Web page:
Tropical Mangrove Forests Must Be Saved
November 15, 2012

Experts Publish Policy Brief On Saving Earth’s Mangrove Forests

Brett Smith for - Your Universe Online

Tropical mangrove forests, which have one foot on land and one foot in the sea, are being decimated by human activity and need to be approached with sustainability in mind, according to a new policy brief released by a coalition of conservation groups from across the United Nations.

The report, titled "Securing the Future of Mangroves,” said that the world has lost about 20 percent of its mangrove forests since 1980 and the remaining forests are fairly degraded.

Converting the coastal mangrove regions for artificial fisheries is the foremost driver of their deforestation. According to the report, about 38 percent of global mangrove loss can be attributed utilizing the area for shrimp culture, and another 14 percent of the loss is the result of other forms of aquaculture. Over-harvesting of the trees for wood, industrial runoff, and poorly managed dredging of coastal areas have also negatively impacted the mangrove population

"These practices continue to take their toll and if left unchecked will cause significant economic and ecological decline," said Mark Spalding, Senior Marine Scientist at The Nature Conservancy and co-author of the report.

"Rare and critically important mangrove forests continue to be lost at a rate three to five times higher than that for global forests,” he added “Set against this is a growing realization of the social and economic value of mangroves and a remarkable array of restoration efforts in many countries around the world."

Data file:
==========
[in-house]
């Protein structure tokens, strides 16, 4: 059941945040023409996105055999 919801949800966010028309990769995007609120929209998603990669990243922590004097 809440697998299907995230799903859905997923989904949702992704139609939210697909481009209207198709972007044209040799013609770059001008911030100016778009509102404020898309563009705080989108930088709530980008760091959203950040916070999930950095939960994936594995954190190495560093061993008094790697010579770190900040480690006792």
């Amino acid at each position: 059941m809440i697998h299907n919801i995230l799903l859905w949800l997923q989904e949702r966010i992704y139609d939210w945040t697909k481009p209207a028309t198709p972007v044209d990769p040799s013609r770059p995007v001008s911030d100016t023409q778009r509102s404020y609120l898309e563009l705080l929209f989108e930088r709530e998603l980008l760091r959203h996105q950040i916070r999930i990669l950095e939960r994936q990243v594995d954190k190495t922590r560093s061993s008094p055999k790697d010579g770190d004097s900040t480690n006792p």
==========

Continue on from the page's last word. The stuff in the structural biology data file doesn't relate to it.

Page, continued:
Over 20 percent of the total losses have occurred in the Asian and Pacific regions, followed by East Africa with an 8 percent decline between 1980 and 2005. In Australia, Bangladesh, Cuba, Suriname, and French Guiana losses have been below 1 percent during that period.

The policy brief also stressed a recent cost-benefit study that showed planting and protecting over 46 square miles of mangroves in Vietnam cost just over $1 million but saved $7 million in dyke maintenance costs.

A program in the Matang Mangrove Forest Reserve in Malaysia was cited by the report as the best example of a sustainably-managed mangrove ecosystem. Only sustainable forestry, fishing, and aquaculture activities are permitted in the reserve. The harvesting of mangrove timber, which occurs on a 30-year reforestation cycle, generated roughly $ 12.3 million, with aquaculture adding about $ 10.7 million annually.

"This case provides evidence that mangrove forests can be conserved and enjoyed while still providing reliable long-term but reasonably high economic return for local and larger communities," according to Spalding. "It shows that when well-managed, mangroves can ensure sustainable yields of products."

The policy brief also posited several recommendations to improve policy, forest management tools, data collection, environmentally-responsible behavior, and recognition of the value of mangrove ecosystem, including as a carbon sink.

"We have a clear understanding of the management interventions required to secure [mangroves] future,” the report said. “Trends of mangrove loss can be rapidly slowed with good management practices, laws and the establishment of clear frameworks for mangrove ownership, use and management to underpin human activities.”

“Restoration has also been widely applied in many countries and offers the possibility of reversing the patterns of loss and bringing considerable benefits back to many coastal areas,” the report continued. “We hope this policy brief will stimulate greater interest by policy makers in the fate of these valuable ecosystems."